Galway Kinnell once admonished poets to sing, sing, sing, so I believe he’d be pleased with poems by CD Nelsen. Original, musical, the deliciously, ominously-titled daddy closet is a volume by a narrative poet who loves words, a lyric poet who loves a story, an American poet now, like Walt Whitman then, describing a world he couldn’t imagine; macrobiotics at a roadside diner; an aging fake clam in a mini-golf course by a fabled nuclear reactor, so near and so far from the sea. Whether unwound cassette tapes, road-struck coyotes, beheaded journalists or inedible Blackberries, CD Nelsen celebrates and grieves the contemporary world.
–D M Gordon, Nightly, At the Institute Of the Possible
In fractured images from a deep, emotional and philosophical wellspring, CD Nelsen has created this astonishing book of wildly original poems. Human beings are so frightened, says J. Krishnamurti “on a grainy video” from 1976. “Oh, yeah.” says the narrator of daddy closet. And a child, confused and “too young to know I know where water over rocks can go,” abides with a father, charismatic and frightening, a self-professed “world’s oldest teenage werewolf.” Escaping dragons of every kind, she rises to thrust her fist in the face of death, saying, “haha lifesucker, another spring has sprung & I/just climbed Monument Mountain in the rain &/finished the novel of 5 years & cleaned/ the garbage/down the road so//not ready yet. give me/a few more years. The hope throughout is rooted in the natural world, how we, like trees “anchored deep in earth/SURVIVE dry/wet, cold/hot/wind/stillness/pestilence/maniac poisoner/….”/we come up “bare or lush with LEAVES/sometimes FLOWERS/ sometimes even FRUIT”//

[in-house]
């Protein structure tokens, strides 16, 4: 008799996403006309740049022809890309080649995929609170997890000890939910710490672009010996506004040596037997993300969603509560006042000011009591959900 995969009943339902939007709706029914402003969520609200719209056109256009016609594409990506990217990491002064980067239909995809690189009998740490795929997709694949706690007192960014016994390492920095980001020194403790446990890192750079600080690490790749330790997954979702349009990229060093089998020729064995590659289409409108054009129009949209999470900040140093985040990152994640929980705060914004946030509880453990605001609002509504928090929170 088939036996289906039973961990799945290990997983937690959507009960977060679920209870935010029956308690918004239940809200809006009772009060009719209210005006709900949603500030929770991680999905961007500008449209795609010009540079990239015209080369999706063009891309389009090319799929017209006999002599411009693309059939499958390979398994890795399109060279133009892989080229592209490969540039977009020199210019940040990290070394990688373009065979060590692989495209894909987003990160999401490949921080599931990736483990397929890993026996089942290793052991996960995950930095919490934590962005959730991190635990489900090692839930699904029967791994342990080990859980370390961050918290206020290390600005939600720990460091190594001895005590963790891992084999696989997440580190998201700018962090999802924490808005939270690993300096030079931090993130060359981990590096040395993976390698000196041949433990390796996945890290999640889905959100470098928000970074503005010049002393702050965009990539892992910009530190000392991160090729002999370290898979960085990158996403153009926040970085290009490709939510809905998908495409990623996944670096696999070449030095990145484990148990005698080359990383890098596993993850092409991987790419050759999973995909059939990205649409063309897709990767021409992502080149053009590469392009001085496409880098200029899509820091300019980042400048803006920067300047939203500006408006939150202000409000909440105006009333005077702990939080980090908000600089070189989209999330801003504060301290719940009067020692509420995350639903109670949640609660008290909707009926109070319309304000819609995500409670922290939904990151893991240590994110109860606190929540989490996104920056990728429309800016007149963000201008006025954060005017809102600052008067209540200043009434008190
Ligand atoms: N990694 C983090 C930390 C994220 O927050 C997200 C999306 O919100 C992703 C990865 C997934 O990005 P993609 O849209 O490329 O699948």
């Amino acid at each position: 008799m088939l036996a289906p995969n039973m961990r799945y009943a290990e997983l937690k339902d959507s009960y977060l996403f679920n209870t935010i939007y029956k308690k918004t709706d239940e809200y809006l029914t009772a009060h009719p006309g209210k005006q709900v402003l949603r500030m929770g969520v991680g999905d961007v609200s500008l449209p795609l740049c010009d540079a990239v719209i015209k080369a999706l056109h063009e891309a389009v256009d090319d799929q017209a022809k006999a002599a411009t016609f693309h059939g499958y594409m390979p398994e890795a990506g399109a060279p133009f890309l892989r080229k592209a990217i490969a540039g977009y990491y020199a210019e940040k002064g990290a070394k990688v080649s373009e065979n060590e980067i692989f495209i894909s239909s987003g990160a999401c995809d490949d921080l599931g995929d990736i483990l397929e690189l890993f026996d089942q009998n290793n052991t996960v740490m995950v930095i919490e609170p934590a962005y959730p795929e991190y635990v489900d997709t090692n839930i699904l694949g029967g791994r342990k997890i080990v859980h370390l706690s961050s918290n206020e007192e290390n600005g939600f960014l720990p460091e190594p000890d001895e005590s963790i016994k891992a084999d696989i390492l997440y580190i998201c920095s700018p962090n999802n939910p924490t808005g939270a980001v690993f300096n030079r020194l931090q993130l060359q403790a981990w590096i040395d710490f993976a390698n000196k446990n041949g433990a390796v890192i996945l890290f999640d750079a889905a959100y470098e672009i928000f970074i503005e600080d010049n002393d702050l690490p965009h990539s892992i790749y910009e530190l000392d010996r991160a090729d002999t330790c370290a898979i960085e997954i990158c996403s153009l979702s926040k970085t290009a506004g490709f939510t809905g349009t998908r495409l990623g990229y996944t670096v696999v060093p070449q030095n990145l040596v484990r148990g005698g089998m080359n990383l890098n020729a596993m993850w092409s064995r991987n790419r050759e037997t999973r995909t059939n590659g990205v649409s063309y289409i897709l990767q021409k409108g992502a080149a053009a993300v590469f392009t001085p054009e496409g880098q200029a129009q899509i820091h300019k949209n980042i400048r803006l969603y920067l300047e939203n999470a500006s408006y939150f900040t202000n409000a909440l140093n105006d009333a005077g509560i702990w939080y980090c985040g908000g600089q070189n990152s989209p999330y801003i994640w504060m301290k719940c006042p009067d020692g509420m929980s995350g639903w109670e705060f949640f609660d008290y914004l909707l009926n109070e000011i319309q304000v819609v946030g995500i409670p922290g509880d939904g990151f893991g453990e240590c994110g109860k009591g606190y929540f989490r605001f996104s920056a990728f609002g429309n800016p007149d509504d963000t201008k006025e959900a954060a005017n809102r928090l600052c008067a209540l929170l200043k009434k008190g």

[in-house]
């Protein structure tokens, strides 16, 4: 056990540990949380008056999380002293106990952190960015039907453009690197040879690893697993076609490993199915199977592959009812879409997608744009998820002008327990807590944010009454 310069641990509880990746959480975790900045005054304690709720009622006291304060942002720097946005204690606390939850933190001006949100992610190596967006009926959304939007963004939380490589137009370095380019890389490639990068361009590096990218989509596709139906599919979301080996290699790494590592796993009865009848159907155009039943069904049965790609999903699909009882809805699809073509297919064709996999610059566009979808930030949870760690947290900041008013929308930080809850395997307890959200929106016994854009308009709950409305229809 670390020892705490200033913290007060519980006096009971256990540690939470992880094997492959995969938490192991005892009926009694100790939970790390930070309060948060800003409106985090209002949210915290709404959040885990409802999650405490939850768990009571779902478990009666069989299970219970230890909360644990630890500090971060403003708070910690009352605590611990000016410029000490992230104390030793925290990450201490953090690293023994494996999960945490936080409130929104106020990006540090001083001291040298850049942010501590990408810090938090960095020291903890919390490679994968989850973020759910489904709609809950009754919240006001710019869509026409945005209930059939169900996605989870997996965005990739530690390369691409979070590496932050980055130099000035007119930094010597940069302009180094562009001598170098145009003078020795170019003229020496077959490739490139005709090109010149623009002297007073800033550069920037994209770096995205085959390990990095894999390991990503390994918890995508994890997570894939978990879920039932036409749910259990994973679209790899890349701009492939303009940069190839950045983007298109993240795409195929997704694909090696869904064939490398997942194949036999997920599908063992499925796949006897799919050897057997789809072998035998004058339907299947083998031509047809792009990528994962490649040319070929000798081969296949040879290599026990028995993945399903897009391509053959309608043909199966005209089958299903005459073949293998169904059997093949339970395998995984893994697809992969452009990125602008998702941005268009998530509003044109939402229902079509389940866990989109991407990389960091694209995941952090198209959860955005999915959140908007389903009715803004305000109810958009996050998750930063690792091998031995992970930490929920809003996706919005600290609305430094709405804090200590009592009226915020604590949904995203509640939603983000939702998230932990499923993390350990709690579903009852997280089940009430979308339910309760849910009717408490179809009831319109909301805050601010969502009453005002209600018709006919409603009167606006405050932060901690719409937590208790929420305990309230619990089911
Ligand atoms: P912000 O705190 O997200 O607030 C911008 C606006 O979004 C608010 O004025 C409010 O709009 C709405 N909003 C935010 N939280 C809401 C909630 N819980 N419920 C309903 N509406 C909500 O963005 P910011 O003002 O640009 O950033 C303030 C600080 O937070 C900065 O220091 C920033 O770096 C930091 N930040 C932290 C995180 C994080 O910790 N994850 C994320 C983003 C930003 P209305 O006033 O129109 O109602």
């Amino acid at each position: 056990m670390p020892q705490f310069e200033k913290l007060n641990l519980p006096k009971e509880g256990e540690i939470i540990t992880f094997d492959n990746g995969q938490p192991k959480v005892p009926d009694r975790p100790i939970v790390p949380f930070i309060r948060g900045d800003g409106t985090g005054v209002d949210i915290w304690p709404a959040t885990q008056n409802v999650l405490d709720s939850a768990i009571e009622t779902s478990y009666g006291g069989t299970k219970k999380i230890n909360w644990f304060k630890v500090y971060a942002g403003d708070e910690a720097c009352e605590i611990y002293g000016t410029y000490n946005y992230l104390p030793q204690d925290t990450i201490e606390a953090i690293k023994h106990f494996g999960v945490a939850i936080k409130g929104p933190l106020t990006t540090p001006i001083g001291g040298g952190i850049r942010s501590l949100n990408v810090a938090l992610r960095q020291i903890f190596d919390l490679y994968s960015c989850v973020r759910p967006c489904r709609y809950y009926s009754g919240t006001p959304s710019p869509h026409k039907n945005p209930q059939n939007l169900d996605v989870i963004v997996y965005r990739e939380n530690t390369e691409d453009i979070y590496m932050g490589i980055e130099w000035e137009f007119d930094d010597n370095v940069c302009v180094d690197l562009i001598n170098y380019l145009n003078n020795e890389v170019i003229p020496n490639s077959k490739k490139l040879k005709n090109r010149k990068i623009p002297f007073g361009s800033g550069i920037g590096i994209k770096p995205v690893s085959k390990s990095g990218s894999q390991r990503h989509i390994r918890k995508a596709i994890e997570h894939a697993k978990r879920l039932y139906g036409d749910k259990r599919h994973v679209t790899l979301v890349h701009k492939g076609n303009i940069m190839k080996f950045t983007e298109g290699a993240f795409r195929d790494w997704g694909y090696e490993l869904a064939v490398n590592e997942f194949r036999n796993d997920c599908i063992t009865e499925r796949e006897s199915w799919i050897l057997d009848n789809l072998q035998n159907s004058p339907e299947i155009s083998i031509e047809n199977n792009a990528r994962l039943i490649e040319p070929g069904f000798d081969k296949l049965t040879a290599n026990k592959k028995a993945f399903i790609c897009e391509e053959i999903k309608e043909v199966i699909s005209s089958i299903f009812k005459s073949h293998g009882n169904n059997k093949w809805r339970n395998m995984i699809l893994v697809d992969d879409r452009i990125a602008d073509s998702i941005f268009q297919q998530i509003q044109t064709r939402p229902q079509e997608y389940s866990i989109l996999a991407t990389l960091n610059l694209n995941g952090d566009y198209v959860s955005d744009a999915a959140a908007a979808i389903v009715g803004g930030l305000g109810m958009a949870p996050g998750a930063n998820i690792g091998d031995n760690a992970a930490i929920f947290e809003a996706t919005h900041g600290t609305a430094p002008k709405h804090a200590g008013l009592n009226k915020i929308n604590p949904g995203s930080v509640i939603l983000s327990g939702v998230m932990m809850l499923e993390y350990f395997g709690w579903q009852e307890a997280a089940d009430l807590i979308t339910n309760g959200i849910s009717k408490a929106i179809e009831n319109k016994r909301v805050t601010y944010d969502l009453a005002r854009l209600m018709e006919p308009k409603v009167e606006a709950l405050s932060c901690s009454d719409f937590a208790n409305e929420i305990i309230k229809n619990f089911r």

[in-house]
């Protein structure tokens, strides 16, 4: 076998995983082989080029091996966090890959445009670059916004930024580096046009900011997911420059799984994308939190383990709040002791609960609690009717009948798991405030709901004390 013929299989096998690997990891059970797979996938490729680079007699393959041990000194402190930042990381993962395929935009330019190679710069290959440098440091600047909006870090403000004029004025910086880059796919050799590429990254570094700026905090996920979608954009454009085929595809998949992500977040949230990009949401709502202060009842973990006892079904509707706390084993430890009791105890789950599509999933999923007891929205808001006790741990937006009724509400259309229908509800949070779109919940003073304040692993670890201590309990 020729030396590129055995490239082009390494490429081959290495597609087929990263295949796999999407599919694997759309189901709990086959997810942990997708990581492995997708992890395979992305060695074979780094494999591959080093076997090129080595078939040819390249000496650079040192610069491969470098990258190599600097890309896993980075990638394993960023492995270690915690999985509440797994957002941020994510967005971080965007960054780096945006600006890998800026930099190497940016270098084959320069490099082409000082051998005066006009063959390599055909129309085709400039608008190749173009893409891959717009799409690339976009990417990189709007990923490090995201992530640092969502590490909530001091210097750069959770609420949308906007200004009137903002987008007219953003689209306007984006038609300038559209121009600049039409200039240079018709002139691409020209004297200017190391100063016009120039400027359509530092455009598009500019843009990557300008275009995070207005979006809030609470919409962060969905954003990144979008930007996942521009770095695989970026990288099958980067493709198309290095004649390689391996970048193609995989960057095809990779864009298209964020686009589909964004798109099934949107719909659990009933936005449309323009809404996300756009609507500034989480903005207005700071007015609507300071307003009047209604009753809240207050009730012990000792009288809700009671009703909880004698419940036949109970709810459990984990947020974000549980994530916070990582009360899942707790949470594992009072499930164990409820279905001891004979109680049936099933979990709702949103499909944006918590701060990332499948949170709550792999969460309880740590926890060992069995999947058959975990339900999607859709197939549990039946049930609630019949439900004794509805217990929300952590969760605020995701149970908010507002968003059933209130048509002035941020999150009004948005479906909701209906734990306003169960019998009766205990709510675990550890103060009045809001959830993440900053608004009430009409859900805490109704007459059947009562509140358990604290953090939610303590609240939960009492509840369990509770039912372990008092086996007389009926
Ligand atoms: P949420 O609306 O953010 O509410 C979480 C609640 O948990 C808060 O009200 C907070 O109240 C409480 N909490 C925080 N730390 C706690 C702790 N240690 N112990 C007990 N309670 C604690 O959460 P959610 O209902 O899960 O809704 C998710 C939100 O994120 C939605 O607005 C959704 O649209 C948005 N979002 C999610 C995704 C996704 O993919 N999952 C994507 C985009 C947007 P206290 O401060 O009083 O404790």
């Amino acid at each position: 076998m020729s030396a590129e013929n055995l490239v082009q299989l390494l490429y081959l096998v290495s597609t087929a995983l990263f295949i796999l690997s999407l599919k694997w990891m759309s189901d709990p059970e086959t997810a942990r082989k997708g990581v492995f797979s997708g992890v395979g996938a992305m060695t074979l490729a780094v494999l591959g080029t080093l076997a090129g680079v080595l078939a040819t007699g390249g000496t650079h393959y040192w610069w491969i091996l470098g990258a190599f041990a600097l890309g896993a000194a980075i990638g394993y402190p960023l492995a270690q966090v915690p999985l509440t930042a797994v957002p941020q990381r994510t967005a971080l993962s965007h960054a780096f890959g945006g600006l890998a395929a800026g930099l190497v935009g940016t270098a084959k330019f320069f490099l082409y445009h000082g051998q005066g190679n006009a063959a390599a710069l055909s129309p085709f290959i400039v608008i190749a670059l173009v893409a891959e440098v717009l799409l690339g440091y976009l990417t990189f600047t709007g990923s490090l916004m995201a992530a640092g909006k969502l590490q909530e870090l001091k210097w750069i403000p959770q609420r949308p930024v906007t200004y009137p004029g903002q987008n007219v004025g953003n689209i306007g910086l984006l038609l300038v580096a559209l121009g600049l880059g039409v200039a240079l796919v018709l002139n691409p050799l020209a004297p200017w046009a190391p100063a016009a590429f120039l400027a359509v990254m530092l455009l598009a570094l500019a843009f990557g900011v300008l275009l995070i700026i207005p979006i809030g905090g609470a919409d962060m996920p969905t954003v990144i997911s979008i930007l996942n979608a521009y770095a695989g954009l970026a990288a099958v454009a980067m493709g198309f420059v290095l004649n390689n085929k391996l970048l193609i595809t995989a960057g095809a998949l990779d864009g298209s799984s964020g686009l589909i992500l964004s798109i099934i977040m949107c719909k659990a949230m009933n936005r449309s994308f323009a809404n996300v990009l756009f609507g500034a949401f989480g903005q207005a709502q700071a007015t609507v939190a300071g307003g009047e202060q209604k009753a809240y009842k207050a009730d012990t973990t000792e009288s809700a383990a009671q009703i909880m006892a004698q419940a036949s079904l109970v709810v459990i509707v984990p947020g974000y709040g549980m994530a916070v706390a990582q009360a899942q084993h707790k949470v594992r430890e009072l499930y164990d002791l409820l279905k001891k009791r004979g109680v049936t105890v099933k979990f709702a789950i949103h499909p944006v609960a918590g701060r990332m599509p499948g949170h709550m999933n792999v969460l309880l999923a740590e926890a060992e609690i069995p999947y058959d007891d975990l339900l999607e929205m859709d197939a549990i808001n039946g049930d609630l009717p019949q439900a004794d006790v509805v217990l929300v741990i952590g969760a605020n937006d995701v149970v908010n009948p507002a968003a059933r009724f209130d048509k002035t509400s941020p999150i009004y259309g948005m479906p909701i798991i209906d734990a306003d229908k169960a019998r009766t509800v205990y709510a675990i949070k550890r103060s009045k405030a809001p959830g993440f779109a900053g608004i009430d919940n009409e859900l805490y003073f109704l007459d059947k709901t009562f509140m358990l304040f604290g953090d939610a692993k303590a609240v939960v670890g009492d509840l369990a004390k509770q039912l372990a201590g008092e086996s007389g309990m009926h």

For an inspired journey through courageous, fear-shattering poems, read this book.
–Patricia Lee Lewis, A Kind of Yellow and High Lonesome, Patchwork Farm Writing Retreats
CD Nelsen is an irreverent original. A natural storyteller, she makes richly detailed, action-filled poems. They span her childhood where she “grew up hot as hell, in humid petrochemical Houston where Janis Joplin’s voice got its wail” to recent stories of a terrifying hawk or a huge old bull seal on a beach.
–Karen Chase, Jamali Kamali, Polio Boulevard